After Walter Jackson put the former Miss USA on blast for paying him to be her on-screen beau, and hitting up the Wendy Williams show to prove the accusations were false, to now being exposed about buying a home in Atlanta.
The “Real Housewives of Atlanta” newbie Kenya Moore is threatening to sue blogger Funky Dineva for posting a stolen check with her address on his website earlier this week.
However, Dineva found the check showing that Moore does not own her house but actually rents it.
And according to Dineva,
“Kenya is saying she is burdened with the stress of her uncertain fate with Bravo after running the lead storyline of their hit show, and is threatening to sue me for ‘Criminal Invasion of Privacy.’ But the only thing I’m guilty of is being smart and resourceful.”
Here’s what the email sent by Kenya to Dineva had to say:
As a result of your client, Quentin Latham, posting a stolen check of mine online on his website located at :More Scandal: Kenya Moore RENTING 4k Roswell Home, Rent Check To PROOVE it, He has since redacted the full address from his initial posting online which we have as evidence, he and his accomplices have broken several laws punishable by jail time.
I have spoken to my attorneys and have filed a police report and will be speaking to the DA tomorrow to proceed with Criminal prosecution of Invasion of Privacy, bank fraud and a civil lawsuit. The first two 2 charges mandate jail time if found guilty.
As a result of this breach of my security and criminal theft by conversion, my bank accounts have been compromised and hacked.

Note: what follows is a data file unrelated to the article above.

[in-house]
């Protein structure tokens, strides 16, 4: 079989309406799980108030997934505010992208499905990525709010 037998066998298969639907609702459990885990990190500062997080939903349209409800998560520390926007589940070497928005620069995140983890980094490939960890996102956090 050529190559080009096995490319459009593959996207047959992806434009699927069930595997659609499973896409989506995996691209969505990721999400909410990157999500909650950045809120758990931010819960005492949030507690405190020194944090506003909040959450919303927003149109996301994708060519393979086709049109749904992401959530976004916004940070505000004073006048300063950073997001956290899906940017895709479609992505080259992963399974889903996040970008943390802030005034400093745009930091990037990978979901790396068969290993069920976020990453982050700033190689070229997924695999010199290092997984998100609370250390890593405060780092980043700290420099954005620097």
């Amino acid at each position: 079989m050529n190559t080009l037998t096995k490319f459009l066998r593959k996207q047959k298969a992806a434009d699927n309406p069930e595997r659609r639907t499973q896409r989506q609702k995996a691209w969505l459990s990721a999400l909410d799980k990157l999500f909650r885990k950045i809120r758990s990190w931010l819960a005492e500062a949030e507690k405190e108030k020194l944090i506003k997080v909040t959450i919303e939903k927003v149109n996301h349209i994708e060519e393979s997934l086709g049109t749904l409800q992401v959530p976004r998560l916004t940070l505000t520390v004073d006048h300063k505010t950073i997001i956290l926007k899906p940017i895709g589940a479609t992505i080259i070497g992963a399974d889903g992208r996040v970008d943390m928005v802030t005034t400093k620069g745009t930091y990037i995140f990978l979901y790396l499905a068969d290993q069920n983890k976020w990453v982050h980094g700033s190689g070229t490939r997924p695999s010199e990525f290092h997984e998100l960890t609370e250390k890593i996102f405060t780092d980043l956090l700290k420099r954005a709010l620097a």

My life and my personal security is not a joke and I will prosecute these relentless and ignorant common criminals to the fullest extent of the law.
Just to keep in mind:
In Georgia, the elements of a publication of private facts claim are: (1) the disclosure of private facts must be a public disclosure; (2) the facts disclosed to the public must be private, secluded or secret facts and not public ones; and (3) the matter made public must be offensive and objectionable to a reasonable man of ordinary sensibilities under the circumstances.
Georgia law does not impose liability for publication of information that is of legitimate public concern or newsworthy. Wilson v. Thurman, 445 S.E.2d 811, 813 (Ga. Ct. App. 1994). Georgia courts have repeatedly affirmed that reporting about issues concerning crime and criminal investigations are matters of public interest and cannot support a claim of invasion of privacy.
Relying on Public Records
In Georgia, you generally cannot be held liable for publishing truthful information obtained from government records open to public inspection. Courts have applied this protection to information obtained from court records and statements made before a public body, but it could apply to other government records as well, both because of a potential constitutional privilege and because the information is already exposed to the public eye.